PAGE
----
Vitamin B1 Thiamin - Information and Sources

Thiamin is a water soluble vitamin which is a coenzyme involved in the metabolism of glucose into energy or to other sugars, and it works synergistically with other B vitamins. Requirements for thiamin are related to the carbohydrate and energy content of the diet. Adults should aim for 0.4mg of thiamin per 1,000kcal energy intake per day. Therefore an average sedentary female should aim for around 0.8mg and a male 1.1mg thiamin per day.

Deficiency of thiamin is called beriberi and occurs where intake of thiamin is low and carbohydrate intake is high, eg in developing countries where only one starchy staple food is primarily consumed. Thiamin deficiency also occurs in chronic alcoholism where it is called Wernicke-Korsakov syndrome. Mild thiamin deficiency can result in difficulty in concentration, irritability, depression, muscle weakness and poor coordination. Severe thiamin deficiency, as in beriberi, is characterised by mental confusion and peripheral neuropathy; oedema characterizes the 'wet' form of beriberi, and muscular atrophy, tachycardia and cardiomegaly are characteristics of the 'dry' form.

Thiamin can be lost in cooking both through high temperatures and leeching out in water. It can also be lost during milling of grains, thus some white flours may be fortified with thiamin.

Thiamin is found in good amounts in the following dietary sources:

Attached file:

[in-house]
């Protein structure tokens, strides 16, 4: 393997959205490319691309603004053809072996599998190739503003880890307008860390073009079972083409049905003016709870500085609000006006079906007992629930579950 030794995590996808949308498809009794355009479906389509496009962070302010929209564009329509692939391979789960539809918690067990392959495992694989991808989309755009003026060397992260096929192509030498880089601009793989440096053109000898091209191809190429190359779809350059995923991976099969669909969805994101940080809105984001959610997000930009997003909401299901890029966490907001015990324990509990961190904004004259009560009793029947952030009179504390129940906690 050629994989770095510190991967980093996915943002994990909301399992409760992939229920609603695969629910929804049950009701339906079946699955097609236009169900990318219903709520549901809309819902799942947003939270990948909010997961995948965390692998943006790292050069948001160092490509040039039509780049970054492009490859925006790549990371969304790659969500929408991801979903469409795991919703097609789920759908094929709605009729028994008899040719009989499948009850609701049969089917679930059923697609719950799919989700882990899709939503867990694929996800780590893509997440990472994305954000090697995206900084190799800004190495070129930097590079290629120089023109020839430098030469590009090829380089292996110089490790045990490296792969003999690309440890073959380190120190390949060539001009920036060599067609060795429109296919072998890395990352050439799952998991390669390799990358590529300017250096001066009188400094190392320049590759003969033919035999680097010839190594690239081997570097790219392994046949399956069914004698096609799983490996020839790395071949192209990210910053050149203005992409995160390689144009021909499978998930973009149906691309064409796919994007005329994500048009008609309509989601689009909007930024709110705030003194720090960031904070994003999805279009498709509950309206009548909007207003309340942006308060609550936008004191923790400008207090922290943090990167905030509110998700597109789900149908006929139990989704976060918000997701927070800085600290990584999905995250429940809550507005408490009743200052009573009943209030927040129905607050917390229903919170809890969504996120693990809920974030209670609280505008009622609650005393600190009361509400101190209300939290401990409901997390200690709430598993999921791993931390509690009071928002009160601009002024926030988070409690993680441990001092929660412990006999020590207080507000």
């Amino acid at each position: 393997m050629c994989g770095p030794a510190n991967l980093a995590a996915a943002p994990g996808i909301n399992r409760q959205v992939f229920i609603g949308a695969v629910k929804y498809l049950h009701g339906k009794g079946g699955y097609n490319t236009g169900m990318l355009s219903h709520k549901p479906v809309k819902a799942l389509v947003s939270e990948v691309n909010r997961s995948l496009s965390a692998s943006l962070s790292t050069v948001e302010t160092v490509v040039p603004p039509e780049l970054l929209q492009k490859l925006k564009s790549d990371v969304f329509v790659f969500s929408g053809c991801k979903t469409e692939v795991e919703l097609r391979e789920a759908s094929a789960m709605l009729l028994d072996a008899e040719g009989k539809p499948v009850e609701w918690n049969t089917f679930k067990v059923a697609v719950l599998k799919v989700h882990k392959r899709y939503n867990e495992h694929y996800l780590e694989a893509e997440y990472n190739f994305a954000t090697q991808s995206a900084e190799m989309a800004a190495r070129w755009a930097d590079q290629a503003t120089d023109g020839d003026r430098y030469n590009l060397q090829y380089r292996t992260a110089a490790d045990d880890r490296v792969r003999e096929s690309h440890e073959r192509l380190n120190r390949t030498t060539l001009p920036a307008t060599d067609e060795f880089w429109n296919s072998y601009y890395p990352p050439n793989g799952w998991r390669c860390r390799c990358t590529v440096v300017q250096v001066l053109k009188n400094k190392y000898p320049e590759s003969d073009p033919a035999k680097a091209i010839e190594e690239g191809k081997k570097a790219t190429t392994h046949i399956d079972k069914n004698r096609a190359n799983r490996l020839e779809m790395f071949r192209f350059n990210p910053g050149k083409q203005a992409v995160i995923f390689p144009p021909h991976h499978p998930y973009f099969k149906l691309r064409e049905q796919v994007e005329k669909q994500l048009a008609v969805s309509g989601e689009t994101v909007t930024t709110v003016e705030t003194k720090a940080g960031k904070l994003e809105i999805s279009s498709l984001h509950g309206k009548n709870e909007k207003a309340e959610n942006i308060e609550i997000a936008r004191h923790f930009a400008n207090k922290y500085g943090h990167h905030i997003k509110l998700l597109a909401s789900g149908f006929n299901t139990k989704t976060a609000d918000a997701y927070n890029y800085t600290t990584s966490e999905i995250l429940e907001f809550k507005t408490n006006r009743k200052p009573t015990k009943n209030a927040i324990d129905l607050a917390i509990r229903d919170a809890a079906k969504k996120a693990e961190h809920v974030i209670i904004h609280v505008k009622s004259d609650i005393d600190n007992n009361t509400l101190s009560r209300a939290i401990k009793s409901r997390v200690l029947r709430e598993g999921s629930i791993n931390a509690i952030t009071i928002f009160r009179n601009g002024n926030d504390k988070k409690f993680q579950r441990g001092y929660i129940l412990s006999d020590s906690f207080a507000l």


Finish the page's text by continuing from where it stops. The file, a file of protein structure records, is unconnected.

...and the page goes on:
• Brewer's yeast (2 tblsp) - 2.3mg
  • Shreddies (55g) – 0.66mg
  • Fruit 'n' Fibre (50g) – 0.5mg
  • Muesli (95g) – 0.48mg
  • All-bran (45g) – 0.45mg
  • Bran Flakes (45g) – 0.45mg
  • Crunchy Nut Corn Flakes (45g) – 0.45mg
  • Frosties (45g) – 0.45mg
  • Special K (35g) – 0.42mg
  • Rice Krispies (35g) – 0.35mg
  • Coco Pops (35g) – 0.35mg
  • Weetabix (2 biscuits) – 0.28mg
  • Corn Flakes (25g) – 0.25mg
  • Wheatgerm (15g) – 0.3mg
  • Wholemeal bread (1 slice) – 0.24mg
  • Bagel, white enriched (60g) - 0.4mg
  • Pasta, wholewheat boiled (150g) – 0.3mg
  • Brown rice, cooked (165g) - 0.23mg
  • Cashews (40g) – 0.17mg
  • Peanuts (30g) – 0.27mg
  • Brazil nuts (30g) – 0.3mg
  • Hazel nuts (25mg) – 0.1mg
  • Sunflower seeds (25g) - 0.6mg
  • Sesame seeds (15mg) – 0.11mg
  • Pork (100g) - 0.9mg
  • Ham (100g) - 0.7mg
  • Kidney (75g) – 0.42mg
  • Liver (90g) – 0.23mg
  • Plaice (120g) – 0.36mg
  • Salmon (135g) – 0.22mg
  • Soya milk (250ml) - 0.4mg
  • Baked beans (200g) – 0.2mg
  • Green peas (75g) – 0.18mg
  • Potato, baked (140g) – 0.14mg
  • Potato, boiled (150g) – 0.12mg
  • Chips (250mg) – 0.27mg
  • Sweet potato, boiled (150g) – 0.12mg
  • Orange juice (250ml) - 0.2mg